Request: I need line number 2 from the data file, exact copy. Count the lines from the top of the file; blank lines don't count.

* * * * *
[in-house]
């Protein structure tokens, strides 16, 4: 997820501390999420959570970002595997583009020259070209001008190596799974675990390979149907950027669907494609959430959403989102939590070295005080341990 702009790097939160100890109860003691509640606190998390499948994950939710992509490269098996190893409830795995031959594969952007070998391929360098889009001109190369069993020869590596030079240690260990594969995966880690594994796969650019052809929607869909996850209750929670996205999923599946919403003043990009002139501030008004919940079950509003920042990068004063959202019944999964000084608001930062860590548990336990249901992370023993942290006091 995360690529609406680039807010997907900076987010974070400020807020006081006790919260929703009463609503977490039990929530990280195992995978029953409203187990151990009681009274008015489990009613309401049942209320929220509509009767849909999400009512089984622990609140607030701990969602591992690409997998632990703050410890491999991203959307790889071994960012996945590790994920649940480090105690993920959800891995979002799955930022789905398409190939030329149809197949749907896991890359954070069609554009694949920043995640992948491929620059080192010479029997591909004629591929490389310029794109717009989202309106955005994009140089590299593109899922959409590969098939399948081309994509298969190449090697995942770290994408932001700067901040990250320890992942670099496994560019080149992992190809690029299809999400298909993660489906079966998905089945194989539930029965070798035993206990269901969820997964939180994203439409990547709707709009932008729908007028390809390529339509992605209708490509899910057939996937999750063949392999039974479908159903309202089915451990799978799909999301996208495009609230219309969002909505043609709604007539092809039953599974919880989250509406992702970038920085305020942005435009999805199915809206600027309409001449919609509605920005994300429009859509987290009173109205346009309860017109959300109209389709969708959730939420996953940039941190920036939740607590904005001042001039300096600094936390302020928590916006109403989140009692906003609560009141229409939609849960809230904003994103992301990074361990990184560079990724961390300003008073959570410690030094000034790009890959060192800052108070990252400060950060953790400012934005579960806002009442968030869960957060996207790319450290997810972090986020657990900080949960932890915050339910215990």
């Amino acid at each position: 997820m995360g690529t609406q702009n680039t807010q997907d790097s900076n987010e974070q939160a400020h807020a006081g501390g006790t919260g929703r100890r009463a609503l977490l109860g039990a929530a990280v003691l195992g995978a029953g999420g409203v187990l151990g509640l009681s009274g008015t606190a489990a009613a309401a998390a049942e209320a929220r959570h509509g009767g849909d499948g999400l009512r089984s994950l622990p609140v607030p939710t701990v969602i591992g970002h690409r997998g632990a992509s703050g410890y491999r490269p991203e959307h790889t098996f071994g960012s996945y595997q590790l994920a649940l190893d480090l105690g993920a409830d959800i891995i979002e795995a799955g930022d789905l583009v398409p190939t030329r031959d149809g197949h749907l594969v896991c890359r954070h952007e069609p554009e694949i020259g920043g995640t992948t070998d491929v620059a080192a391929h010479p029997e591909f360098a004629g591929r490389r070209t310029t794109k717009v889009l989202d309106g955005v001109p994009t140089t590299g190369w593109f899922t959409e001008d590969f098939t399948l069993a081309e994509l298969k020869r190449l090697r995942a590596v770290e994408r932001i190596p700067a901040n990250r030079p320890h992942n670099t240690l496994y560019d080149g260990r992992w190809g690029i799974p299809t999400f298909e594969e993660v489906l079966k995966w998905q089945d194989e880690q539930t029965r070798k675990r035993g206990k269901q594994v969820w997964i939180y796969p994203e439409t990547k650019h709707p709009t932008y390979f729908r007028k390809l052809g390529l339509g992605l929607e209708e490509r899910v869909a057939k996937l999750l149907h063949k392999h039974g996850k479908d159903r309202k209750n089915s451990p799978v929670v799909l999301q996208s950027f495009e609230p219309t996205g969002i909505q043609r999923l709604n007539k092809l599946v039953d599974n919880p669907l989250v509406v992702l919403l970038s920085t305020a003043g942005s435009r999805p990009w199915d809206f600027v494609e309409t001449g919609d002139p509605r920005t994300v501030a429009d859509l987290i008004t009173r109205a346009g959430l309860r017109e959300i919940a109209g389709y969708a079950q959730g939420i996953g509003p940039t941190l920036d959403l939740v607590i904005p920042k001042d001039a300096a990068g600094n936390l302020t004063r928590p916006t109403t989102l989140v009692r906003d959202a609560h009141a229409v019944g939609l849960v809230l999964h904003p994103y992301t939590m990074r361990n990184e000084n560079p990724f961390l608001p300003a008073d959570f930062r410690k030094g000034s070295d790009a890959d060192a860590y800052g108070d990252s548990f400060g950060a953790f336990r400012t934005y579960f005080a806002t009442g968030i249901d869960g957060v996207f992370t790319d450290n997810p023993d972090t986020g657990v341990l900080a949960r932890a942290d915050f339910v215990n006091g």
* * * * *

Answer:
């Protein structure tokens, strides 16, 4: 997820501390999420959570970002595997583009020259070209001008190596799974675990390979149907950027669907494609959430959403989102939590070295005080341990 702009790097939160100890109860003691509640606190998390499948994950939710992509490269098996190893409830795995031959594969952007070998391929360098889009001109190369069993020869590596030079240690260990594969995966880690594994796969650019052809929607869909996850209750929670996205999923599946919403003043990009002139501030008004919940079950509003920042990068004063959202019944999964000084608001930062860590548990336990249901992370023993942290006091 995360690529609406680039807010997907900076987010974070400020807020006081006790919260929703009463609503977490039990929530990280195992995978029953409203187990151990009681009274008015489990009613309401049942209320929220509509009767849909999400009512089984622990609140607030701990969602591992690409997998632990703050410890491999991203959307790889071994960012996945590790994920649940480090105690993920959800891995979002799955930022789905398409190939030329149809197949749907896991890359954070069609554009694949920043995640992948491929620059080192010479029997591909004629591929490389310029794109717009989202309106955005994009140089590299593109899922959409590969098939399948081309994509298969190449090697995942770290994408932001700067901040990250320890992942670099496994560019080149992992190809690029299809999400298909993660489906079966998905089945194989539930029965070798035993206990269901969820997964939180994203439409990547709707709009932008729908007028390809390529339509992605209708490509899910057939996937999750063949392999039974479908159903309202089915451990799978799909999301996208495009609230219309969002909505043609709604007539092809039953599974919880989250509406992702970038920085305020942005435009999805199915809206600027309409001449919609509605920005994300429009859509987290009173109205346009309860017109959300109209389709969708959730939420996953940039941190920036939740607590904005001042001039300096600094936390302020928590916006109403989140009692906003609560009141229409939609849960809230904003994103992301990074361990990184560079990724961390300003008073959570410690030094000034790009890959060192800052108070990252400060950060953790400012934005579960806002009442968030869960957060996207790319450290997810972090986020657990900080949960932890915050339910215990």